10. Be kind

Joseph Arujo in his dorm room at UC Berkeley. Photo by Marcel Pardo Ariza for LGBTQ Nation
Arujo in his dorm room at UC Berkeley. Photo by Marcel Pardo Ariza for LGBTQ Nation

“Social media has led me to so many amazing opportunities, including working with Lady Gaga’s Born This Way Foundation. I was welcomed into the community with open arms because my content is so aligned with mental health awareness. I’m honored to be working with such an impassioned group of students, and I hope to continue spreading the message of bravery and kindness.”

Mental Health Tip: Practicing having a positive mindset is so important to our emotional health, and happiness radiates. Even if the barista just smiles at you in line, it can improve your mental health at that moment, even in a time of darkness. So practice sharing positive energy with others.

11. Spreading kindness

Joseph Arujo creates an inspiring TikTok video in his dorm room at UC Berkeley. Photo by Marcel Pardo Ariza for LGBTQ Nation
Arujo creates an inspiring TikTok video in his dorm room at UC Berkeley. Photo by Marcel Pardo Ariza for LGBTQ Nation

“In this video series, my friends and I did intentional kind deeds around the Berkeley community in hopes of spreading some cheer among college students. An encouraging note takes two seconds to make and, as a result, could make someone’s day entirely better. Send a text to your friend and tell them how much you appreciate them. A little kindness goes a long way.”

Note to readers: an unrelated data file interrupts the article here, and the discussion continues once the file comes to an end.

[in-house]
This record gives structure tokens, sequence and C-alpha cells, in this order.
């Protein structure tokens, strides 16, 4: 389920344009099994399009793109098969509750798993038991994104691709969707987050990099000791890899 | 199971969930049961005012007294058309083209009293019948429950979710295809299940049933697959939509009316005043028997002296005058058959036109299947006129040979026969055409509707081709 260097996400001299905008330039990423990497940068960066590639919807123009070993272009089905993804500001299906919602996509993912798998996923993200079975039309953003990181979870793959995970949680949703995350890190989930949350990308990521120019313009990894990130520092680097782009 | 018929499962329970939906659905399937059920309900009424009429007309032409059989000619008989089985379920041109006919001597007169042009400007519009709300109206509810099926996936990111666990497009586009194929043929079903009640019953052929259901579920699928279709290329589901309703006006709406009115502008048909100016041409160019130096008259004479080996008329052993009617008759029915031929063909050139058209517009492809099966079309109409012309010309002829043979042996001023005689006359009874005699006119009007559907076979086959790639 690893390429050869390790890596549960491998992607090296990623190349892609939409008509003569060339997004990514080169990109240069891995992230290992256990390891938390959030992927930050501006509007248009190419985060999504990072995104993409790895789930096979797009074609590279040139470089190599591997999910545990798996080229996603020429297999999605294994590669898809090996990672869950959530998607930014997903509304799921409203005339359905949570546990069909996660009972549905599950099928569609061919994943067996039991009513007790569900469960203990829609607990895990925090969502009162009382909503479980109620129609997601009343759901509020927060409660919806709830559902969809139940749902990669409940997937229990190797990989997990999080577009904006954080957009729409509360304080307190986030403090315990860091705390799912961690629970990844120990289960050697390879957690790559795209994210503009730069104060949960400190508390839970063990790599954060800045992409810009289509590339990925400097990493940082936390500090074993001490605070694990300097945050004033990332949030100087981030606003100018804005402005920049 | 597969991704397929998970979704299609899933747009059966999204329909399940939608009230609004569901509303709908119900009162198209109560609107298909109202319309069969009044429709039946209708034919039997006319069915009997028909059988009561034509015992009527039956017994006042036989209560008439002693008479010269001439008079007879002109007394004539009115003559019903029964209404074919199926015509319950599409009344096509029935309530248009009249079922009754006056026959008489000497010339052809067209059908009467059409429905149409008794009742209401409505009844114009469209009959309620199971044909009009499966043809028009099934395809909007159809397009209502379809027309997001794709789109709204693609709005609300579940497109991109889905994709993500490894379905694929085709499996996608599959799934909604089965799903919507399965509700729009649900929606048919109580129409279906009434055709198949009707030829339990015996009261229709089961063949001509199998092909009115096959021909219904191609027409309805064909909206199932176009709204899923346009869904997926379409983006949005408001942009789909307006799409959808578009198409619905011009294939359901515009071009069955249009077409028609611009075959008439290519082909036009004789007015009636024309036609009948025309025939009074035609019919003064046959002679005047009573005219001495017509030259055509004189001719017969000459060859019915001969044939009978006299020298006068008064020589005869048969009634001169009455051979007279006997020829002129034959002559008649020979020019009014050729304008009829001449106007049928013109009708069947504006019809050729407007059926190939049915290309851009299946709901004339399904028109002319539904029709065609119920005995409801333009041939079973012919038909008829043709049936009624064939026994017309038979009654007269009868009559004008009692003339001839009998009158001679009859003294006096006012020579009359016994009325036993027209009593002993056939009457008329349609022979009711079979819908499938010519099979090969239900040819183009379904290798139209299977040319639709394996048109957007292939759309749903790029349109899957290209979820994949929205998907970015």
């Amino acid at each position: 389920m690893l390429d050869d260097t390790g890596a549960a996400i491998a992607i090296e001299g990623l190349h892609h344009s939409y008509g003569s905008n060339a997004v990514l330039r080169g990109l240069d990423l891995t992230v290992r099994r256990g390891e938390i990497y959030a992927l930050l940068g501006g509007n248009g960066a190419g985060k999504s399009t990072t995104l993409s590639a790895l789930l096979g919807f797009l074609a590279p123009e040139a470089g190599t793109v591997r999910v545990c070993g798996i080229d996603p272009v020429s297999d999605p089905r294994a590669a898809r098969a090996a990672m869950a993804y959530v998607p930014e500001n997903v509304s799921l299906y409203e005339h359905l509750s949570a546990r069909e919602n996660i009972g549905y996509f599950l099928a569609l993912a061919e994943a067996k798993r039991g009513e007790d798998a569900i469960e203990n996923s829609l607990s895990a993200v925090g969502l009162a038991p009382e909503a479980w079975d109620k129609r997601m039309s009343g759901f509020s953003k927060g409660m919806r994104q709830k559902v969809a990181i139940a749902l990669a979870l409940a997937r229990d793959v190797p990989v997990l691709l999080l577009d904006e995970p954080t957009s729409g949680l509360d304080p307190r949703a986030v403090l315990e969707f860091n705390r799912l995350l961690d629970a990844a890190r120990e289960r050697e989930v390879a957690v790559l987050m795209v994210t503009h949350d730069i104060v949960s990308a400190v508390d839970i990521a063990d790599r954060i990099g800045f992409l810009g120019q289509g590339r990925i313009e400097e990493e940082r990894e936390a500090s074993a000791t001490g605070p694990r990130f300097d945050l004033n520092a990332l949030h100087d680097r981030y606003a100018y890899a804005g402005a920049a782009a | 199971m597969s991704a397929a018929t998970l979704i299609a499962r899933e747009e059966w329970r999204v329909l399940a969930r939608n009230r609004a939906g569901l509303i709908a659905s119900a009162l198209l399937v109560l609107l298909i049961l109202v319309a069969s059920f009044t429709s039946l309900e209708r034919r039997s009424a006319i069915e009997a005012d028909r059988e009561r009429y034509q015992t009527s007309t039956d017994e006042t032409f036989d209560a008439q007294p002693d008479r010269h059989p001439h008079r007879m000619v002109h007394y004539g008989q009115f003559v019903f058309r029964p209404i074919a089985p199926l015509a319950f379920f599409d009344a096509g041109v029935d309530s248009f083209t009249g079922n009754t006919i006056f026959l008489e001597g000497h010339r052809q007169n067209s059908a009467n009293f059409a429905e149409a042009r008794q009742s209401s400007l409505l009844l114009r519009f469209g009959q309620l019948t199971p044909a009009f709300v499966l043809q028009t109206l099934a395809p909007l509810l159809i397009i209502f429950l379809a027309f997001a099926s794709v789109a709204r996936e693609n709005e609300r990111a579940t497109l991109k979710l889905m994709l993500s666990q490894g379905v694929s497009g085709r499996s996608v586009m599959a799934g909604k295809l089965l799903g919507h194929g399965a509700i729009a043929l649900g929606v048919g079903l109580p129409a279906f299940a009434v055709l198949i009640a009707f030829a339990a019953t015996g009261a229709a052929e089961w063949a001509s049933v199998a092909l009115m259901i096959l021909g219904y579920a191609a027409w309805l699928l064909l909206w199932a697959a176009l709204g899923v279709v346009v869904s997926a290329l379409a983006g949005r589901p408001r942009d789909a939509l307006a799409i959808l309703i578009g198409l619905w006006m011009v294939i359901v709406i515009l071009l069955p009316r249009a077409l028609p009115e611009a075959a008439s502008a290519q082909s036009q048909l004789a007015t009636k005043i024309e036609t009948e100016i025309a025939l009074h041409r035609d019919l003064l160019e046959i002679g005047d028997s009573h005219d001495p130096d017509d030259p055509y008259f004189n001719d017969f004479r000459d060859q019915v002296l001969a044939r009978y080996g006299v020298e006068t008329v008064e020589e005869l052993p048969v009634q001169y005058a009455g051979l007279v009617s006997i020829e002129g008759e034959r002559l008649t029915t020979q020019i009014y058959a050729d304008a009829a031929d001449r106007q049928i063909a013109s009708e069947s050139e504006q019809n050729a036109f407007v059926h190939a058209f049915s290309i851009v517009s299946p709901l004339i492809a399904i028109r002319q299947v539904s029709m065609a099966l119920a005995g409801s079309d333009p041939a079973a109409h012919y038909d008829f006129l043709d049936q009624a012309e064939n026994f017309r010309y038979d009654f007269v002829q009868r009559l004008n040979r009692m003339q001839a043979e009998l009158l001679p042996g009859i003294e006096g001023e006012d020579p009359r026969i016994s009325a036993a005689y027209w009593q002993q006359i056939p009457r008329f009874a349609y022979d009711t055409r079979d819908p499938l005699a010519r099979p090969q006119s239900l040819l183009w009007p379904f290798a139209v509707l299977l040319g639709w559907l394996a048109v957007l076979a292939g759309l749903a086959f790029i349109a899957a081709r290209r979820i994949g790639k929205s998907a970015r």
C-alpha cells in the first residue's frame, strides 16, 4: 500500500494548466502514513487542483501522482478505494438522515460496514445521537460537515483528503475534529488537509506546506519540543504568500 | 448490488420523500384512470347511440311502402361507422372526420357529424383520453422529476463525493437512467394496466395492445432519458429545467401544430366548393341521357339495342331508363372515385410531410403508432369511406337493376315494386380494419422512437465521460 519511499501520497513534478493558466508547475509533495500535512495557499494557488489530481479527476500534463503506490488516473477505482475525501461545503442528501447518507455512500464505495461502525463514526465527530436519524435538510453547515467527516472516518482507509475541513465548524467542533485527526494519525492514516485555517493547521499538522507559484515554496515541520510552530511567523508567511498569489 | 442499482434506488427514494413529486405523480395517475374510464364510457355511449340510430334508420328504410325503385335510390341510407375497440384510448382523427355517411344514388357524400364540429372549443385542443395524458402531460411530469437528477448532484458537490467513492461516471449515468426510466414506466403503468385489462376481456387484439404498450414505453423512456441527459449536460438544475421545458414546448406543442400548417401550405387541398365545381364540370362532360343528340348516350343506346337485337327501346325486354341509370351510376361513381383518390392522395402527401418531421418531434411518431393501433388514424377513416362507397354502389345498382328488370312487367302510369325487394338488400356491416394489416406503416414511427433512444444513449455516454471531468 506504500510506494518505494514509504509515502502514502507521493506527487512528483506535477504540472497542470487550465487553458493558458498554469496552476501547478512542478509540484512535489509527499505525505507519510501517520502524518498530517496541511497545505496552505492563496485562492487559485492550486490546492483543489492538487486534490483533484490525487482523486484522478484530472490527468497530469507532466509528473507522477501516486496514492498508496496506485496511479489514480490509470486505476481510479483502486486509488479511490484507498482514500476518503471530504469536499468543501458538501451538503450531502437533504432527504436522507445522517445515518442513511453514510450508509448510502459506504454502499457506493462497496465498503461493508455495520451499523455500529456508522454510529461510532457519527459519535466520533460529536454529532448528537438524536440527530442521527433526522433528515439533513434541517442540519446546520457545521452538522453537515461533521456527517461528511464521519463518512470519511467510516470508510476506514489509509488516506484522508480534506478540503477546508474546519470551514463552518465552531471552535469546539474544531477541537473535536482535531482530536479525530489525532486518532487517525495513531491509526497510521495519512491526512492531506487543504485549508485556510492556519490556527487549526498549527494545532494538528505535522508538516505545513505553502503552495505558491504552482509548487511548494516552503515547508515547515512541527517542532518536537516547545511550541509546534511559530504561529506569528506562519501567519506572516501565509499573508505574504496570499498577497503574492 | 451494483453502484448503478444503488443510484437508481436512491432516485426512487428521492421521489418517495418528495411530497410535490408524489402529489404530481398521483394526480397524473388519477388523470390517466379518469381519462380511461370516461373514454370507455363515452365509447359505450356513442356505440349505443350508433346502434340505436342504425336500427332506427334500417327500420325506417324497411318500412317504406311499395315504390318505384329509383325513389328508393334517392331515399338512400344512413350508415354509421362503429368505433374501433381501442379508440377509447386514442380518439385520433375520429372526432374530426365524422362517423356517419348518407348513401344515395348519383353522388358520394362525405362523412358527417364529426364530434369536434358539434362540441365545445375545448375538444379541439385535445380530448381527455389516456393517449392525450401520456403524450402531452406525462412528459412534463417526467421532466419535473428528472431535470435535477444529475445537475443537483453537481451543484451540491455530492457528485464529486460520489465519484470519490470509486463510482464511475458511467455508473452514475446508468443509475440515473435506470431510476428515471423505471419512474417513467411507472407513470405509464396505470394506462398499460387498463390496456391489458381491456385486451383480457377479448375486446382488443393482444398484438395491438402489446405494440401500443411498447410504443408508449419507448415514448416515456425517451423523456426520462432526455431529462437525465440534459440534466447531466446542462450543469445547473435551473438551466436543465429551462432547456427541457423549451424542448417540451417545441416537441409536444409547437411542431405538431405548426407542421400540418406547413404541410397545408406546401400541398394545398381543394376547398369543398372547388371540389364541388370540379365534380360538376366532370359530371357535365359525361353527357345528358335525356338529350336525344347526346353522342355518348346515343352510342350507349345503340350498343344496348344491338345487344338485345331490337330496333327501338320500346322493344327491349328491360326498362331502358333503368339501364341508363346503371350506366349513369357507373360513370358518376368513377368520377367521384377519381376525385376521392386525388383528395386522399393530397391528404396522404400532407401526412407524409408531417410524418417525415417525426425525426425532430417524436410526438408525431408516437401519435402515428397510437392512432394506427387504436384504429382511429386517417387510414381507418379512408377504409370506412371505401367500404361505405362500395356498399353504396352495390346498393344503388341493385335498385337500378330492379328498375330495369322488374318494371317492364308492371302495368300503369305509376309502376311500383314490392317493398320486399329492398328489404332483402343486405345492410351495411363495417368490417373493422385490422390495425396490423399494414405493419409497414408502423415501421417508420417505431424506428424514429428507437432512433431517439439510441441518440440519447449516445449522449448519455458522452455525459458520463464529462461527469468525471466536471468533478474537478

Mental Health Tip: There’s a ripple effect of kindness. Whether it’s buying a coffee for a stranger at the cafe or giving someone a flower, it can encourage them to do the same for someone else, and then so on and so on until the world is a better place. 

Photographer Marcel Pardo Ariza (b. Bogotá, Colombia) (they/them) is a trans visual artist, educator, and curator who explores the relationship between queer and trans kinship through constructed photographs, site-specific installations, and public programming.